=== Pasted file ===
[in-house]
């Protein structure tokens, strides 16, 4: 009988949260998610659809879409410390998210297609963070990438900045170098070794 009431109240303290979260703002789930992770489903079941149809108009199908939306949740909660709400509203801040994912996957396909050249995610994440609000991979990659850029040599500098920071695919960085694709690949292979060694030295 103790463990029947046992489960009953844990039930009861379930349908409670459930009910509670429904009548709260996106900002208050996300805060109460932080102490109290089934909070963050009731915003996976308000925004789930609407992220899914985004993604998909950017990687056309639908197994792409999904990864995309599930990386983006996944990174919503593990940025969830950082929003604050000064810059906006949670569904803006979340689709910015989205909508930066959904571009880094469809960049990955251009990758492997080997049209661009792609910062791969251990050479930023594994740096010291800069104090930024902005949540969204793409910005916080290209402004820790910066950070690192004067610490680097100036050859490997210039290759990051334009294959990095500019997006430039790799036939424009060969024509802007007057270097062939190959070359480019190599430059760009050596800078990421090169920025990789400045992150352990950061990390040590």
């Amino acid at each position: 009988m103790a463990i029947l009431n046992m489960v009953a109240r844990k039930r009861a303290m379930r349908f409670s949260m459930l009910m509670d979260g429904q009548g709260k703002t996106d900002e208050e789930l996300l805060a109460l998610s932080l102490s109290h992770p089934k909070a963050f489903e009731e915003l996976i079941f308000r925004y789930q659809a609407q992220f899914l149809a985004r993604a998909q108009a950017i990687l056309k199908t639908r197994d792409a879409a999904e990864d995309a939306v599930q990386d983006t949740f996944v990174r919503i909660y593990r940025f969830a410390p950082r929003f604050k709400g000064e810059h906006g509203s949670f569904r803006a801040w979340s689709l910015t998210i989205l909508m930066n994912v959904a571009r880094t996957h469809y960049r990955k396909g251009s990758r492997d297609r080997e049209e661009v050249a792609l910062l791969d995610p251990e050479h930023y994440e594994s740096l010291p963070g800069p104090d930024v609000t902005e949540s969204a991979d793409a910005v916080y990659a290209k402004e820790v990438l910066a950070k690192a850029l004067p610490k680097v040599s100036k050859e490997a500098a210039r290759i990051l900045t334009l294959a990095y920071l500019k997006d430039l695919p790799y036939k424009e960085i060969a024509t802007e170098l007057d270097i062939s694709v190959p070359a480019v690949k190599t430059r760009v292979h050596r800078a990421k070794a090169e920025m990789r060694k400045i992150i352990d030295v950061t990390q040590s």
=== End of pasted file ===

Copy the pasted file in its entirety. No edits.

[in-house]
């Protein structure tokens, strides 16, 4: 009988949260998610659809879409410390998210297609963070990438900045170098070794 009431109240303290979260703002789930992770489903079941149809108009199908939306949740909660709400509203801040994912996957396909050249995610994440609000991979990659850029040599500098920071695919960085694709690949292979060694030295 103790463990029947046992489960009953844990039930009861379930349908409670459930009910509670429904009548709260996106900002208050996300805060109460932080102490109290089934909070963050009731915003996976308000925004789930609407992220899914985004993604998909950017990687056309639908197994792409999904990864995309599930990386983006996944990174919503593990940025969830950082929003604050000064810059906006949670569904803006979340689709910015989205909508930066959904571009880094469809960049990955251009990758492997080997049209661009792609910062791969251990050479930023594994740096010291800069104090930024902005949540969204793409910005916080290209402004820790910066950070690192004067610490680097100036050859490997210039290759990051334009294959990095500019997006430039790799036939424009060969024509802007007057270097062939190959070359480019190599430059760009050596800078990421090169920025990789400045992150352990950061990390040590």
């Amino acid at each position: 009988m103790a463990i029947l009431n046992m489960v009953a109240r844990k039930r009861a303290m379930r349908f409670s949260m459930l009910m509670d979260g429904q009548g709260k703002t996106d900002e208050e789930l996300l805060a109460l998610s932080l102490s109290h992770p089934k909070a963050f489903e009731e915003l996976i079941f308000r925004y789930q659809a609407q992220f899914l149809a985004r993604a998909q108009a950017i990687l056309k199908t639908r197994d792409a879409a999904e990864d995309a939306v599930q990386d983006t949740f996944v990174r919503i909660y593990r940025f969830a410390p950082r929003f604050k709400g000064e810059h906006g509203s949670f569904r803006a801040w979340s689709l910015t998210i989205l909508m930066n994912v959904a571009r880094t996957h469809y960049r990955k396909g251009s990758r492997d297609r080997e049209e661009v050249a792609l910062l791969d995610p251990e050479h930023y994440e594994s740096l010291p963070g800069p104090d930024v609000t902005e949540s969204a991979d793409a910005v916080y990659a290209k402004e820790v990438l910066a950070k690192a850029l004067p610490k680097v040599s100036k050859e490997a500098a210039r290759i990051l900045t334009l294959a990095y920071l500019k997006d430039l695919p790799y036939k424009e960085i060969a024509t802007e170098l007057d270097i062939s694709v190959p070359a480019v690949k190599t430059r760009v292979h050596r800078a990421k070794a090169e920025m990789r060694k400045i992150i352990d030295v950061t990390q040590s």